Personal information for nearly 1 million members of BlueCross BlueShield of Tennessee was included on computer hard drives stolen from an abandoned office last fall, according to a new company report.
The Chattanooga-based health insurer is contacting another 447,549 of its customers this month to alert them that their identities may have been jeopardized by the theft of 57 computer hard drives last October. That nearly doubles the number of BlueCross members already notified about the potential threat to their identities.
"We continue to try to be proactive in notifying those who may have had some type of record on these computer hard files," BlueCross spokeswoman Mary Thompson said.
Nearly one of every three people covered by the Tennessee BlueCross plan have received or will be receiving letters from the insurance company telling them about the potential identity threat. The company is offering free credit monitoring services for the next year and access to a Kroll ID TheftSmart program for any of those potentially affected by the theft, BlueCross officials said.
So far, there has been no documented incident of identify theft or credit fraud of any BlueCross member as a result of the stolen computer files.
The Chattanooga police and Federal Bureau of Investigation still haven't closed their investigations into the loss of the computer hard drives from a locked computer room in the Eastgate Town Center office complex on Oct. 2, 2009. The hard drives were reportedly taken on a Friday night, but the theft wasn't discovered until the following Monday morning when work crews returned to the office, according to police reports of the incident.
BlueCross already had moved most of the employee customer service and training operations from Eastgate to the new BlueCross corporate campus on Cameron Hill during the month prior to the computer theft, according to BlueCross Senior Vice President Ron Harr.
But BlueCross has declined to discuss details about security cameras, staffing or alarms during the office move and subsequent computer theft.
Ms. Thompson said BlueCross had spent $7 million through January on investigations, notifications and credit restoration services stemming from the stolen computer files. No new cost estimates are available, but just mailing the additional letters to those most recently identified to be on the computer hard drives will cost the company an extra $200,000.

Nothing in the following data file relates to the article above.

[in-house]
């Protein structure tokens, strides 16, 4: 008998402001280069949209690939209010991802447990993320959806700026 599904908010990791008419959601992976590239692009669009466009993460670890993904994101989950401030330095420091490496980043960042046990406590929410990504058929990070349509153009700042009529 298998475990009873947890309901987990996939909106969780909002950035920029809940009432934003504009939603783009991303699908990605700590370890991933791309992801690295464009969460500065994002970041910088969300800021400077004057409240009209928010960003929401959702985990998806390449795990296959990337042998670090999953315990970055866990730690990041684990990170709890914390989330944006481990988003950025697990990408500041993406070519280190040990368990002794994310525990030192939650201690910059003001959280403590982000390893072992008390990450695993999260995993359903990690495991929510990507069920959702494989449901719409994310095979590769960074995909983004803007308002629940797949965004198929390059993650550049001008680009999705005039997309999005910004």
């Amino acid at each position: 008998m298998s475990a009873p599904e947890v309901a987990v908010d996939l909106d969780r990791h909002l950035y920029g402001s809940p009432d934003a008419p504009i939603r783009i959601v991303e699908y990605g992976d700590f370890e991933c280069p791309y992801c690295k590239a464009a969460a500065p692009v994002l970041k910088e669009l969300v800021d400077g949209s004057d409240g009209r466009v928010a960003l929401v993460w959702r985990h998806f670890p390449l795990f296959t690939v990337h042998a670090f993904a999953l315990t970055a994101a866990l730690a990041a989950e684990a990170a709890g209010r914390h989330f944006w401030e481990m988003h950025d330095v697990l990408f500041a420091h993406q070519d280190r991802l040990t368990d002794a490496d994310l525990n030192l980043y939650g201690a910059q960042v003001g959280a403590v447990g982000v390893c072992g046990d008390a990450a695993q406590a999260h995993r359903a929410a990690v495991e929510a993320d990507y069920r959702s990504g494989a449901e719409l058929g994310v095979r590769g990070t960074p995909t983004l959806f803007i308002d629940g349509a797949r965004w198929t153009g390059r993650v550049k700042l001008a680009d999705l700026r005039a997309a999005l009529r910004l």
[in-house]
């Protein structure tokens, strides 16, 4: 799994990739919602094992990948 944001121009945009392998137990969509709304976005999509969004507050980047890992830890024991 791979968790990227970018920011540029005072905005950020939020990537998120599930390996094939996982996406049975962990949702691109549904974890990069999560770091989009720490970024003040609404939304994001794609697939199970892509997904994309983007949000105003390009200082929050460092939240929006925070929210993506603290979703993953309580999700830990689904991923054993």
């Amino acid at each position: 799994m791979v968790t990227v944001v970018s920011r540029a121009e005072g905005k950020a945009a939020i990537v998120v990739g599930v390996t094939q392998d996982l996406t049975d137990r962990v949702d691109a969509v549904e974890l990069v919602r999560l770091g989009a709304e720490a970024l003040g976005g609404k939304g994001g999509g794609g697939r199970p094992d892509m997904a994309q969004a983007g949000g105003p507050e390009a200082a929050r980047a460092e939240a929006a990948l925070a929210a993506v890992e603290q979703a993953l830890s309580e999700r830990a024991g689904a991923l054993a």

In its most recent report on the theft, BlueCross said it is about 98 percent complete in assessing all of the files for those who may have had diagnostic health information on their files and the company said it is about 90 percent complete in assessing all of the files for those who simply may have had their name and address on the stolen hard drives.
"It sounds like they are taking the conservative approach with respect to notifying people," said Deven McGraw, director of the Health Privacy Project at the Center for Democracy and Technology in Washington, D.C. "But the fact is that if BlueCross had encrypted this data, they wouldn't have had to spend so much time and effort notifying everybody. Encryption is a pretty basic security function that isn't that expensive and yet will protect this type of information from being used by someone else in virtually all cases and would have saved so a lot of heartache."
The Tennessee BlueCross plan was more aggressive in notifying those affected by the computer theft than was the Anthem BlueCross plan following the loss last year of one of that company's laptop computers containing 18,817 records about health care providers. Connecticut Attorney General Richard Blumenthal is investigating whether that computer loss violated the state's requirements to inform those who may have had their identities compromised.
The loss of the laptop in August 2009 by Anthem BlueCross was not reported to the state until October.
"As appalling as the data loss, equally alarming and potentially illegal is the delay in disclosing it," Mr. Blumenthal said about the Anthem computer loss.
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